The Peel school board is the second largest school board in Canada with 205 elementary and 37 secondary schools serving 152,884 students, so for Pontes safety was a prime motivator for having the debrillators onsite.

“We want to make sure that both staff and students are safe,” he said.

“We are aware that there have been incidents across the province, and we also recognize that more and more children in particular come to us a wide range of medical conditions and we want to be prepared.”

“We just want to be ready in the event that there might also be someone in the school and we’re not aware of their condition, or that it’s a sudden condition that develops.”

Peel is not the first board in the GTA to install the defibrillators at all of its schools.

In a board report in October 2013, the York Region District School Board announced it would receive funding from the Ontario Defibrillator Access Act – which is funded by the Ministry of Health and Long-Term Care and run by the Heart and Stoke Foundation – to install them in all schools. However, it’s not known if they’ve already been installed in all schools. Calls to the board were not yet returned.

A public access defibrillator (PAD), also referred to as automatic external defibrillator (AED) – is a portable and user-friendly electronic device that can revive a person’s heart after a sudden cardiac arrest. It can detect potentially critical heart rhythms and administer an electric shock to restore a normal heart rhythm.

According to the Journal of the American College of Cardiology, when an AED is used in conjunction with CPR during the first three minutes of a cardiac arrest, it an increase a person’s chance of survival by up to 75 per cent.

Mikey defibrillators are currently placed in high-risk areas across Ontario, including Toronto and the GTA, such as community, recreation and senior centres, hockey arenas, schools, GO Transit trains and stations, TTC subway and RT stations, at Pearson International Airport and at police facilities.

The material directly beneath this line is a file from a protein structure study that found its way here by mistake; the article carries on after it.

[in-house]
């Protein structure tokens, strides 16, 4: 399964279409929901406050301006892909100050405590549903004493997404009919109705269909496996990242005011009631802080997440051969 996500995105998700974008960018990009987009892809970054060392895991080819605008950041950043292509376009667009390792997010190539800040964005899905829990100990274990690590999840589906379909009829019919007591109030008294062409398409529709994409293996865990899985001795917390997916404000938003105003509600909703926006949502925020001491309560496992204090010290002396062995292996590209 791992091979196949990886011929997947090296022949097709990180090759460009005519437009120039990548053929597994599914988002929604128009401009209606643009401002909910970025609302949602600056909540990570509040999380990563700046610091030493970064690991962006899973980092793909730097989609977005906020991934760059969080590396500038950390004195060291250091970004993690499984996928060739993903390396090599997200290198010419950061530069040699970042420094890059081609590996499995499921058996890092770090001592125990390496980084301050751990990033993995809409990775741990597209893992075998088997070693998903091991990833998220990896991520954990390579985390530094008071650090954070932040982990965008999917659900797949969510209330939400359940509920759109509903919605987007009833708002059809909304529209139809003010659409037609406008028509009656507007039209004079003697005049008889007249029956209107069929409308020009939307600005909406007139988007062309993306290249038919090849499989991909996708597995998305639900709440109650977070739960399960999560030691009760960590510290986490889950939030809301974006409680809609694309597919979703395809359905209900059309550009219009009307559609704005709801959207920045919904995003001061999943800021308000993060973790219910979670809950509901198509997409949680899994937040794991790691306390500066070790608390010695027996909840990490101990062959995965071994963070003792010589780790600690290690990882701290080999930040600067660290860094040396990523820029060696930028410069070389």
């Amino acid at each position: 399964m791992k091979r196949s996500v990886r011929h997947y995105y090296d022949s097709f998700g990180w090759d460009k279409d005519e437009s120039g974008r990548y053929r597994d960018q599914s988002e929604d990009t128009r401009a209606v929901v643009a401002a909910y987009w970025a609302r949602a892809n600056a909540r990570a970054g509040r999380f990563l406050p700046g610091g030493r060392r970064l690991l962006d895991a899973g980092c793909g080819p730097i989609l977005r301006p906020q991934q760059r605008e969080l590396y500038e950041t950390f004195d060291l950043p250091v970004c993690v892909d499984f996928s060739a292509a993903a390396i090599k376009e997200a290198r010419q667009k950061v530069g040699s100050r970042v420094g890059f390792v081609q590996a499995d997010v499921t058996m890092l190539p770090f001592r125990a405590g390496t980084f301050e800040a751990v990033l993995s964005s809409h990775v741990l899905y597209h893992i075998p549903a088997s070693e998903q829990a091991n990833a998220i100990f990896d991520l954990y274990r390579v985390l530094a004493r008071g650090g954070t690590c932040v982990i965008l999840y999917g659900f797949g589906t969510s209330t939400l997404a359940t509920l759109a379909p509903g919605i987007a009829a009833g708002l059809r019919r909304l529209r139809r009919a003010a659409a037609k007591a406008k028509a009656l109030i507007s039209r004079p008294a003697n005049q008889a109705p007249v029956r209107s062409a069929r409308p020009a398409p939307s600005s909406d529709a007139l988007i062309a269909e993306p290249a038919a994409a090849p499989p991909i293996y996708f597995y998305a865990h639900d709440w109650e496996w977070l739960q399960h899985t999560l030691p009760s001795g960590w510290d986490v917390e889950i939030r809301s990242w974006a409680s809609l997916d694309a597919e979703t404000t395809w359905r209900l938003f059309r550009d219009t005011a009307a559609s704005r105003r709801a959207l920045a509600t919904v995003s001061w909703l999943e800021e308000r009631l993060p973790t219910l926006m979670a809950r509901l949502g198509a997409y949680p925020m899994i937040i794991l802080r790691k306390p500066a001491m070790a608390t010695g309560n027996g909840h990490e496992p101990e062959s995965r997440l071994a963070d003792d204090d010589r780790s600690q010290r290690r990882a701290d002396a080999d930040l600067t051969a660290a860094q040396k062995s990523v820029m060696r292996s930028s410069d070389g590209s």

“My mantra quite frankly is that there should be a defibrillator everywhere there’s a fire extinguisher. Fire extinguishers save property; defibrillators save lives,” Hugh Heron, chairman of the Mikey Network and president of Heathwood Homes, told CityNews.ca.

So far, over 250 Mikeys have been installed in various schools across Ontario, including at the TDSB, Halton District School Board (HDSB), Halton Catholic District School Board (HCDSB) and the Limestone District School Board in eastern Ontario. Several units have also been placed in private schools.

In 2007, the Mikey Network’s Young at Heart Program donated $400,000 to the TDSB – the charity’s previous largest donation since its inception in 2003. All secondary schools across the board were outfitted with defibrillators – 138 in total — over a two-year period staring in January 2008.

“We thought it was the right thing to do to move into another area,” Heron said of the Peel donation.

“We’ve moved them into the Toronto District School Board, so the next launch area to go to was the Peel District School Board.”

Outside of the Mikey Network, defibrillators were donated by the Zoll Medical Corporation Canada in 2011 to 33 high schools in the Toronto Catholic District School Board, in partnership with the Heart and Stroke Foundation and Toronto EMS. In Toronto, there are 1,400 defibrillators in city-run buildings.